By Lisa Liou

Marry Your Church

When a couple takes marriage vows, they are reminded that such promises are not to be entered into lightly. This is a life-long commitment. As such, when a couple reaches their 50th anniversary, we celebrate the union they have kept, especially because this is not our cultural norm. That marriage has not been an easy road. It has not been about fairytale romance. It has been about a long-standing, unwavering commitment to one another.

It’s a shadow of Jesus’s commitment to us, a reminder of lasting love and fidelity. It’s a prophetic picture in our culture where giving up, getting out, and starting fresh are normal.

Commitment That Lasts

I long that we would tackle our commitment to the local church with the same sense of importance with which we address marital commitment. Recently, a student asked me if she should leave her church because the sermons covered topics she had already learned and she wasn’t growing anymore. I appreciated her honest inquiry and happily debunked the myth that we graduate from our church when it gets boring or repetitive. 

Instead of leaving her church, I encouraged her to ask God what he could teach her through the struggle of staying committed. How could she serve and love the church? How could she reexamine her heart under the preaching of old lessons? How could she take a risk to go deeper in relationships and become more intertwined with the family of God? When the sermons seem boring and repetitive, it is a reminder that God calls us into the life of the people of God beyond sitting as a passive participant in the pew. 

How Married Do We Want to Be?

There is a book by Jim and Sarah Sumner called Just How Married Do You Want to Be? The thought behind the title could be said of our relationship to the local church as well. The scripture tells us we belong with our church family. It’s our choice to live into that relationship. We have the opportunity to become members of our local congregations by making promises to participate through loving, serving, giving, and committing—for better or worse. Unfortunately, disagreements in our churches can quickly lead to membership transfers and our commitment to our local church can become dependent on its compliance with our desires. Many regular attenders do not even consider church membership. It seems too formal or permanent. We are content to date our church or multiple churches, without ever considering commitment. College students, in particular, wonder about the need to settle at a church when college is just four years, but I encourage students to choose early, stick with the same church for all four years, and practice church membership, if possible.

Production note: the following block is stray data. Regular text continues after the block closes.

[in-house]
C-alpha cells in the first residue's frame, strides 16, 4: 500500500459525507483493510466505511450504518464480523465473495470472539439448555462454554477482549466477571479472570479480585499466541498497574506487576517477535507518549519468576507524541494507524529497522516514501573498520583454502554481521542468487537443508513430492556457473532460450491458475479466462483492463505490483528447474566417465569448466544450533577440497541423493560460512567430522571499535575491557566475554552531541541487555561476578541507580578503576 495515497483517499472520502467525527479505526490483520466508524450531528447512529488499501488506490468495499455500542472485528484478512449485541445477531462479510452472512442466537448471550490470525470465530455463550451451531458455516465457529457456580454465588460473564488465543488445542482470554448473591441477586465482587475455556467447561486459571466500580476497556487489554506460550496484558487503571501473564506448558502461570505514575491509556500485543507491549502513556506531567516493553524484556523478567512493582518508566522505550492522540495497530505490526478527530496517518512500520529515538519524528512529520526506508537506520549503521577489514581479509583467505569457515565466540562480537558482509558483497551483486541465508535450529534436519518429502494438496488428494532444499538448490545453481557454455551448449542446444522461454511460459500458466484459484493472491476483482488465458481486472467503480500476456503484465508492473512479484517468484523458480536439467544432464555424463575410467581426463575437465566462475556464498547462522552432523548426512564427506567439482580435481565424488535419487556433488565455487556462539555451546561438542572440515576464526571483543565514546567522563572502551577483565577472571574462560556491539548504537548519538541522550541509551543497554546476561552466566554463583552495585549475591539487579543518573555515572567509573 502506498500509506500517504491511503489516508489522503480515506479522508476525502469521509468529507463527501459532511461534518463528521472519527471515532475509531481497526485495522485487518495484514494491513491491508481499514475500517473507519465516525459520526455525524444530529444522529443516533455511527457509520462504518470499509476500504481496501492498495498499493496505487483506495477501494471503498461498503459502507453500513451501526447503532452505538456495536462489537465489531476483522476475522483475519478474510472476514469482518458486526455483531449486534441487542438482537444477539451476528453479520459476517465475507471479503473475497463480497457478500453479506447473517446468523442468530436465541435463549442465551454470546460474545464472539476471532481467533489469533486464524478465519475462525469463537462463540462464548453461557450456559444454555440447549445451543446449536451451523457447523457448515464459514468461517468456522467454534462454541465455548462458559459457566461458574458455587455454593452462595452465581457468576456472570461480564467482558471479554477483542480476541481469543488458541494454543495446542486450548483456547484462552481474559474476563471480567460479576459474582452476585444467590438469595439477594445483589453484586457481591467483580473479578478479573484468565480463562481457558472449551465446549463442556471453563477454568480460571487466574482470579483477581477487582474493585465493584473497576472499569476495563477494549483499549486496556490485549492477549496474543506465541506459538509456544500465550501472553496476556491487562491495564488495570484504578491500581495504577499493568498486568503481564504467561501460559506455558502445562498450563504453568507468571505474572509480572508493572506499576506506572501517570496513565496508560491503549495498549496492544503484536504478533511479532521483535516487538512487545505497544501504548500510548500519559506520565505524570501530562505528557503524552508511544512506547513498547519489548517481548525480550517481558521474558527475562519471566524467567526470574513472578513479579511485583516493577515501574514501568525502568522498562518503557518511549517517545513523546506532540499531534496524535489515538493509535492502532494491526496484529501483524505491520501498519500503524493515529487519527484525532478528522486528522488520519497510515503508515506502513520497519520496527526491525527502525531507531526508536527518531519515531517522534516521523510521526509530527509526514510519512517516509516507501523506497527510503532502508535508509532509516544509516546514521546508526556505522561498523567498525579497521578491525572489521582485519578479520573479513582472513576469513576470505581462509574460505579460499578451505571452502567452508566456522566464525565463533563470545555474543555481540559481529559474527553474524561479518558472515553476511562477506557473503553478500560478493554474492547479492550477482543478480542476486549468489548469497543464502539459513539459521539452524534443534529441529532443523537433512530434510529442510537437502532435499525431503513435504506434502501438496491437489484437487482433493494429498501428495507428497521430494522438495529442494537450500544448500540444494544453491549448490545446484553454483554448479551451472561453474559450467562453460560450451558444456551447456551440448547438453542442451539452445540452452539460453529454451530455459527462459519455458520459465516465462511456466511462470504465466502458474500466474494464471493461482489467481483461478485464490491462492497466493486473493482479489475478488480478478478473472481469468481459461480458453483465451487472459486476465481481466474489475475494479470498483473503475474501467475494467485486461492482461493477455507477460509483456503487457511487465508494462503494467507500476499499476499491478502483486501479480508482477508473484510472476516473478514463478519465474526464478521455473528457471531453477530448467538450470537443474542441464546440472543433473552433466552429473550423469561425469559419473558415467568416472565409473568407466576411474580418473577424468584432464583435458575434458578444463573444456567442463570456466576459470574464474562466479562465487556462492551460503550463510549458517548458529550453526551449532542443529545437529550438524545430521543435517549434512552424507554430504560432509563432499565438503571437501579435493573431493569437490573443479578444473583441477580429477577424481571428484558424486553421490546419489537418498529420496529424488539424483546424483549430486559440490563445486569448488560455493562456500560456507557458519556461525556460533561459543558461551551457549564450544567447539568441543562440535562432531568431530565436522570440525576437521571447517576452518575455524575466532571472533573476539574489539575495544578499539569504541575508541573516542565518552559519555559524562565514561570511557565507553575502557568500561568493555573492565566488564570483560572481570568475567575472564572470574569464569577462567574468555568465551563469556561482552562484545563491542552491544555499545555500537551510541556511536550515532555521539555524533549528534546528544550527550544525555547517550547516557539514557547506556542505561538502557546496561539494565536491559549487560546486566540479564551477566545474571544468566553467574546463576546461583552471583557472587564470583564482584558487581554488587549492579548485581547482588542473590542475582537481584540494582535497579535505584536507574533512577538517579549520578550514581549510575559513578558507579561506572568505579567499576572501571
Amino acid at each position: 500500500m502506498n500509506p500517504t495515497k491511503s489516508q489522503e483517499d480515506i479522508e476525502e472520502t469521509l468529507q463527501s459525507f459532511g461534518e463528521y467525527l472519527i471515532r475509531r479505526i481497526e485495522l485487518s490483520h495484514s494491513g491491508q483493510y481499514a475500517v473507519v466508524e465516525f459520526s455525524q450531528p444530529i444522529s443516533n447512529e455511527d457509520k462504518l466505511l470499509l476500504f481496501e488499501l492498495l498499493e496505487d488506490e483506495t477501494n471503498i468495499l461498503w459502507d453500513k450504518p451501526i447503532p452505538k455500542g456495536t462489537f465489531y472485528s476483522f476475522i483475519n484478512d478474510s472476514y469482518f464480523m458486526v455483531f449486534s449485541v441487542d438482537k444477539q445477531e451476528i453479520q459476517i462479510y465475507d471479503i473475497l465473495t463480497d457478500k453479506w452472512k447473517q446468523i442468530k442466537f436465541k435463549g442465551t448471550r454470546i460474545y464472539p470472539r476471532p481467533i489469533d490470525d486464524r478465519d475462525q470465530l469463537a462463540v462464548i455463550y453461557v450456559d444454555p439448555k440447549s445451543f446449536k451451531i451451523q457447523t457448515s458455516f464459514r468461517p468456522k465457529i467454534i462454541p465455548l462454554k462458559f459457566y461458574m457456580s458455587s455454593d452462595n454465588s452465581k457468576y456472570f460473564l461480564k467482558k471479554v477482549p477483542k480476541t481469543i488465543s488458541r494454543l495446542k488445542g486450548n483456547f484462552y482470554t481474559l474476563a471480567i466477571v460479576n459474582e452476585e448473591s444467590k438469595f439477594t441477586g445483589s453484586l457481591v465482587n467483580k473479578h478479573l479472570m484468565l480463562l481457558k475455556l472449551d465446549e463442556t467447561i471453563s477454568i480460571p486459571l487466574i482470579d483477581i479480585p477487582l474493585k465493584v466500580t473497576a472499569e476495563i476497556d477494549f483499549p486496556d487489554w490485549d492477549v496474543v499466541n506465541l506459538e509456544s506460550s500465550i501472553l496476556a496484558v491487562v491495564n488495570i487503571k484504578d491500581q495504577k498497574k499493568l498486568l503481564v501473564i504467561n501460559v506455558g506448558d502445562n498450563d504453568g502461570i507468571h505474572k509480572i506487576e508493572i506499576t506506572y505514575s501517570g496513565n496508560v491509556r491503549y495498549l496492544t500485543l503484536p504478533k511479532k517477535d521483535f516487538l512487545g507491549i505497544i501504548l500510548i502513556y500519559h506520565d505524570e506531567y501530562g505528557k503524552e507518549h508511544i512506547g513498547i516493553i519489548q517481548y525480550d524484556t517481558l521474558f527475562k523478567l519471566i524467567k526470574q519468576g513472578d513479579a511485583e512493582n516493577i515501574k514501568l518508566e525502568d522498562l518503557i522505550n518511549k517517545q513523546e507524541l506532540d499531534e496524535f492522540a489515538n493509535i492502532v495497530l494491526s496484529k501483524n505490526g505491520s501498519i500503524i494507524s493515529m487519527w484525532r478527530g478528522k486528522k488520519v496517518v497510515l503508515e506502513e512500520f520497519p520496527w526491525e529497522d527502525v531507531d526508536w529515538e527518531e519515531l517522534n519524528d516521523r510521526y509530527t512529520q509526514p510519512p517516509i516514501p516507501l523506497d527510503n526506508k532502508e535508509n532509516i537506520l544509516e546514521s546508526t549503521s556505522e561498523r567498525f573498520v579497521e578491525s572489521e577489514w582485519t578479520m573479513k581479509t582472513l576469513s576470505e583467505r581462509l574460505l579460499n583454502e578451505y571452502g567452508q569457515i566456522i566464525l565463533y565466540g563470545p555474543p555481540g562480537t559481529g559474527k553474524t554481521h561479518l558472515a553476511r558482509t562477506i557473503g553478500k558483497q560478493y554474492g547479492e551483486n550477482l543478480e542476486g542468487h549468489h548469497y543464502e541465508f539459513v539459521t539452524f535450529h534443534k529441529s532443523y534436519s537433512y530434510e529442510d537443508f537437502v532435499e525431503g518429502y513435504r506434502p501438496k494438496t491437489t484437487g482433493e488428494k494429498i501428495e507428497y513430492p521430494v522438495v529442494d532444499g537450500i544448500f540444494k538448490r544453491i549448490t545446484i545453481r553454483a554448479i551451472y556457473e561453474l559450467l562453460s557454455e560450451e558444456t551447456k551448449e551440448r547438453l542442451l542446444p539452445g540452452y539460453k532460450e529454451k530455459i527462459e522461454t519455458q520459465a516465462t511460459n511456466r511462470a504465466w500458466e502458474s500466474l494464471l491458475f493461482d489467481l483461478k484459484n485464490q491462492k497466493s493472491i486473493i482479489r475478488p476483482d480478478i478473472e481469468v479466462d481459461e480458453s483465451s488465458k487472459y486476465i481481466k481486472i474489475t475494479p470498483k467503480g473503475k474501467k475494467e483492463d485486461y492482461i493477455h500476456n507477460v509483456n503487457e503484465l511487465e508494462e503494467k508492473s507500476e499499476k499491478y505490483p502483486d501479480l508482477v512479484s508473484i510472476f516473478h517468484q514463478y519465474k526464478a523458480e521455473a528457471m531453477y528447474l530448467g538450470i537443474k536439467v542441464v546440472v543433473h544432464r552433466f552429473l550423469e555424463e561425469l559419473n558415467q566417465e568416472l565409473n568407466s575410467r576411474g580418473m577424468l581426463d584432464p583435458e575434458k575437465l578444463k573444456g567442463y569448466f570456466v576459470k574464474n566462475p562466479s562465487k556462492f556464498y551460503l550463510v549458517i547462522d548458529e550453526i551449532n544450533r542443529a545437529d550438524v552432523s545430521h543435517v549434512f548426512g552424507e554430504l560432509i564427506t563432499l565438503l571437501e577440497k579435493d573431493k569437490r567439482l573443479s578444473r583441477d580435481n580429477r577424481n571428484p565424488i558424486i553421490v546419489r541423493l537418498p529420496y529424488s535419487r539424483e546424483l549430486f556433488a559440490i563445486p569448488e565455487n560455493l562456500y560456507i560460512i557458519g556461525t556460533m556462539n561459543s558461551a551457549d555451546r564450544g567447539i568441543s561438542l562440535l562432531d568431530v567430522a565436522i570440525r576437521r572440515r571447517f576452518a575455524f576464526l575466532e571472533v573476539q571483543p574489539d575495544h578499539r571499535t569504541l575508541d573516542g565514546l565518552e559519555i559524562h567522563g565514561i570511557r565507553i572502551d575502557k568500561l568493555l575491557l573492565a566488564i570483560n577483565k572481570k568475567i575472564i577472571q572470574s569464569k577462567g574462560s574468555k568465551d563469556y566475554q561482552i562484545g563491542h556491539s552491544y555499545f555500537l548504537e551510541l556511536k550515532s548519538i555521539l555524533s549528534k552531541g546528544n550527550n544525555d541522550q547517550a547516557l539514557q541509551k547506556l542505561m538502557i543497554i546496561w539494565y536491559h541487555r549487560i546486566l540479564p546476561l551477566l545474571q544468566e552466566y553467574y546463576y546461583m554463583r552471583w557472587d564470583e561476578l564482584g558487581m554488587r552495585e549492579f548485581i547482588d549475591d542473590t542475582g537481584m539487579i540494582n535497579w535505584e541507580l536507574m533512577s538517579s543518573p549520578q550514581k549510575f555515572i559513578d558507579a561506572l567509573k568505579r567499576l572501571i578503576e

There are plenty of important reasons to consider leaving a church, but if the church you attend is just as good as any, minus a few things that get on your nerves, then I encourage you to “love the one you’re with.” Imagine how radical a commitment to loving and serving one another in the local church over the long haul would look in a non-committal culture. Imagine how it could shape our hearts away from our self-centered concerns. Imagine if we celebrated 50th anniversaries for church membership the way we celebrate wedding anniversaries.   

Lisa Liou has served with InterVarsity on campuses in Michigan, Illinois, and California since 2002.


I take church commitment very seriously, but for some reason, the commitment to learn how to spell "commitment" has been lacking. I always wanna put 2 T's... It was a very difficult decision for our family to leave our church home of 10+ years. It was hard, because I always found myself wondering if I was giving in to the sort of discontent you spoke of in the post. When we first attended, the experience was so exciting - oh, what we could do with this visionary community! And when that community folded under various outside pressures, there was nothing equally exciting in the church to replace it. Now, did I let the emotional component get the better of me, so that I didn't *look* for the replacement? Or was the replacement really missing? Was I supposed to "be the change I wanted to see"? Whatever the case, I eventually felt that the community I was being presented with as a replacement was disappointing by comparison. Plus, I had let some bitterness cultivate, and that was definitely my part of the problem. But the failures of church leadership are so much harder to overlook than personal failures. Maybe *there* is the problem. Church leaders are broken people too. But we still hold them to a higher standard... I don't think we do this consciously. Even if we decided to kick against this instinct, I'm not sure how long we really could. And that's a problem for believers *and* non-believers. In such a committed (AH! "committed" = 2 T's... hahaha...) commiTTed relationship, we understandably let our emotions drive our reactions - after all, we've gone "all in". And without the same commitment as marriage, it *is* possible to end that relationship when it becomes difficult. I don't know if this is a bad thing. I can see the alternative of staying *really* doing damage. Very thought provoking, Lisa. Thanks.

Unlike marriages, it's quite ironic to stay at or commit to a "church" for the long haul when pastors themselves come and go, just like a job, except they use spiritual terms to explain their departure.

Hi folks, Just to chip in on the discussion, I have a short series of blog posts on the topic of leaving one's church. I agree with Lisa's cautionary approach: (hit "newer post" at the bottom to see the next posts in the series)

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